Every expert says the same thing. A “charge off” is the same as a “write off” and is merely an accounting term used in financial processes. The term is used when a financial institution takes an account from a ledger and posts it to that financial company’s “unable to collect” ledger. The lien from the mortgage still exists on the property owner / debtor’s credit report. The monies owed at the time of the “charge off” are still owed. The financial company is simply waiting to decide its next move. It is simply not going to continue trying to collect on a loan that the debtor is unwilling or unable to pay. The fallacy believed by too many debtors is that they no longer owe anything on this “charged off” mortgage. On the contrary, that mortgage company is just standing still, waiting low. The company knows the financial conditions of the debtor and the primary mortgage. The company does not want to foreclose because, as is likely, the primary will get all of the monies from the sale, leaving nothing for this company. So, again, they do not want to force foreclosure. If they get tired of holding this uncollectable debt, they may sell it off to a collection agency. At that point, this original financial institution no longer cares. By law, they have to remove their lien within sixty days or face being sued by the debtor.
If in ignorance and mistaken belief the debtor files for bankruptcy, Chapter 7 will exempt secured loans, which is what mortgages are, from discharge. That means that the debtor will still owe the mortgaged amounts, no relief, unless the debtor abandons the property. State laws can add to Federal bankruptcy law, but cannot supersede it, and, as we all know, state laws differ from state to state. So, a good, knowledgeable lawyer is essential. Some people “reaffirm” a mortgage loan in Chapter 7. Usually, this has no bearing. Secured loans are exempt from discharge, as stated above.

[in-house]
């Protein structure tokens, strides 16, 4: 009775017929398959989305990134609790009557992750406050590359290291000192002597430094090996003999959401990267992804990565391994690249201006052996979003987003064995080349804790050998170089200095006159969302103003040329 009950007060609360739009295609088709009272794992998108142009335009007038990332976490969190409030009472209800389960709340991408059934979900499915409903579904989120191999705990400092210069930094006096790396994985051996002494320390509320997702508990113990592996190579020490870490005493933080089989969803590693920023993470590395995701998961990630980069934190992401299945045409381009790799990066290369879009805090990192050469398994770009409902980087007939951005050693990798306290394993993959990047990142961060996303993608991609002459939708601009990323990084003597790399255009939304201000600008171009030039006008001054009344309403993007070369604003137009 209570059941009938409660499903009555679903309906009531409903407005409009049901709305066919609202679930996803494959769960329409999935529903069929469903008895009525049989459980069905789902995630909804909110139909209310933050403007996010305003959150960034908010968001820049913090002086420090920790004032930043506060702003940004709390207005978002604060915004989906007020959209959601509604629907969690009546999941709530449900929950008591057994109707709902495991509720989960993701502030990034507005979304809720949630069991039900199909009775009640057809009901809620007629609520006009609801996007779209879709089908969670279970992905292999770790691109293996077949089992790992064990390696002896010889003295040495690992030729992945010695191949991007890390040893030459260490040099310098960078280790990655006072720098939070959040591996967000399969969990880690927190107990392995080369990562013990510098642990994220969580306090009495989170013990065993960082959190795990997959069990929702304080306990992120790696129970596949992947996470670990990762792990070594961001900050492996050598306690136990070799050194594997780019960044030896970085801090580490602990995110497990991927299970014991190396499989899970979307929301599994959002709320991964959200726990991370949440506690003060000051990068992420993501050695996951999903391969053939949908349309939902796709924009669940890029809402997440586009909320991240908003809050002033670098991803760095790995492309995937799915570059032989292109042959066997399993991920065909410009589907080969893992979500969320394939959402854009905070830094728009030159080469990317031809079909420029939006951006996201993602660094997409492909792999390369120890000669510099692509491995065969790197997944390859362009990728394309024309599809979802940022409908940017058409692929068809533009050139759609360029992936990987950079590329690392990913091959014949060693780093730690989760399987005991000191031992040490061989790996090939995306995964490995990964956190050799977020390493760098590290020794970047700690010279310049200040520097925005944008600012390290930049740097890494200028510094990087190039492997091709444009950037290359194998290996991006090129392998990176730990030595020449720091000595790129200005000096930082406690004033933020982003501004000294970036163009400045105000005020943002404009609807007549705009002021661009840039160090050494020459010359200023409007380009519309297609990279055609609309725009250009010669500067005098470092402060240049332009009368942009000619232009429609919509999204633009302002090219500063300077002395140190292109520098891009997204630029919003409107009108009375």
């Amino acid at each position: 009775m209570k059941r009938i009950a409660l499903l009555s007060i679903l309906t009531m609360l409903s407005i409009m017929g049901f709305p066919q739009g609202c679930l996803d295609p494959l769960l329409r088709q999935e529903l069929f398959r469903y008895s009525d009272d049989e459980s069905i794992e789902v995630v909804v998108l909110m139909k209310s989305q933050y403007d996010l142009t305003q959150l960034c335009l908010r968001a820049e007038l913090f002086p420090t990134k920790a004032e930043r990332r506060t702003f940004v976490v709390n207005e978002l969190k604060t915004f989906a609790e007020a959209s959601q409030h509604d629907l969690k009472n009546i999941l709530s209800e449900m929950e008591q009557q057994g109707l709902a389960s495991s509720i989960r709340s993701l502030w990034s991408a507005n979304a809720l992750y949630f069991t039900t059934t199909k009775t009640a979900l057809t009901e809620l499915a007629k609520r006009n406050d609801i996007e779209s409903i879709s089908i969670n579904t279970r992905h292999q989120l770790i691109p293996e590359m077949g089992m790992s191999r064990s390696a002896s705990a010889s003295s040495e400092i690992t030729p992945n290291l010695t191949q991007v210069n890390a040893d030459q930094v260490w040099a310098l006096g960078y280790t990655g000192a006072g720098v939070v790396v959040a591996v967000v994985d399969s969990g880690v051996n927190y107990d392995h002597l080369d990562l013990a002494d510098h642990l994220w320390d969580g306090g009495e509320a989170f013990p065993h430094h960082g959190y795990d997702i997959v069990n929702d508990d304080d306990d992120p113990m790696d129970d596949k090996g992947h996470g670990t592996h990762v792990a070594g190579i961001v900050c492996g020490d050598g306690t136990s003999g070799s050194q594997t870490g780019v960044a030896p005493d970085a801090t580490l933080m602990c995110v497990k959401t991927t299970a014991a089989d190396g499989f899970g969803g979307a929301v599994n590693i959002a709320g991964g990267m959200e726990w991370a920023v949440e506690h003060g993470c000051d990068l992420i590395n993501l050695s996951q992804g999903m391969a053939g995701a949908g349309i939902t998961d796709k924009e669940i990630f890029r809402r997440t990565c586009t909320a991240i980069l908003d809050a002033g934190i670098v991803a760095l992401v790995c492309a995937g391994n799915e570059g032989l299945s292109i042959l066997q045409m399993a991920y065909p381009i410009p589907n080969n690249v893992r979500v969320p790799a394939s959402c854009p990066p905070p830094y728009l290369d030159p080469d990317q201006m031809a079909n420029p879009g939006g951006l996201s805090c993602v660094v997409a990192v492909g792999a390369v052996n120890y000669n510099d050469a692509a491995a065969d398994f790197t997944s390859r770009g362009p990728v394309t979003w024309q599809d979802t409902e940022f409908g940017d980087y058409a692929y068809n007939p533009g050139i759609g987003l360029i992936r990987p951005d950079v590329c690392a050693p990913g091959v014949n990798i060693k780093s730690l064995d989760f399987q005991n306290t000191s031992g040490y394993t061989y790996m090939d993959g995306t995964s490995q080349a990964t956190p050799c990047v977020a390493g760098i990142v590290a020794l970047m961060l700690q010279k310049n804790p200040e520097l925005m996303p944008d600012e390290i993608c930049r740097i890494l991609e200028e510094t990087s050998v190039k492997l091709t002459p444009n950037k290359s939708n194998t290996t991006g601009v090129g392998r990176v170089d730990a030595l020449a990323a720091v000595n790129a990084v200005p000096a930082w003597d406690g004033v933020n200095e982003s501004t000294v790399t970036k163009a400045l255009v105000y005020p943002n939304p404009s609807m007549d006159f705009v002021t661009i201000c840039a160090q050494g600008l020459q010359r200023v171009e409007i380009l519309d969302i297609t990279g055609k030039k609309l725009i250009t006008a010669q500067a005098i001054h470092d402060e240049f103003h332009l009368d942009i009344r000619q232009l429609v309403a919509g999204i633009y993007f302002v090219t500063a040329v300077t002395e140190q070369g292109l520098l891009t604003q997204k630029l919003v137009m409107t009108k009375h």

Experts and lawyers direct debtors in this situation into Chapter 13, where the court assigned trustee can negotiate and restructure the debt into something that is likely grudgingly acceptable by debtor and creditors alike. In Chapter 13, secured debt such as mortgage loans are subject to the negotiations to restructure the debt. Such negotiations will likely get the second mortgage lending company something more than what they would have gotten at a foreclosure, but maybe not as much as selling it to a collection agency. It does not matter to the debtor who is trusting to get a result that relieves the burden into something manageable.
One activity that debtors seem to not try is to personally try to reach an agreeable settlement with this second mortgage company. Nothing ventured is nothing gained, as the saying goes. Experts agree to start somewhat low, say at 10 percent of what is owed. If, and when, an agreement is reached, get it in writing. You may want to have a lawyer review the agreement before you sign. Reaching an agreement leaves all bridges intact, in the (unlikely) event that you engage this same company later on.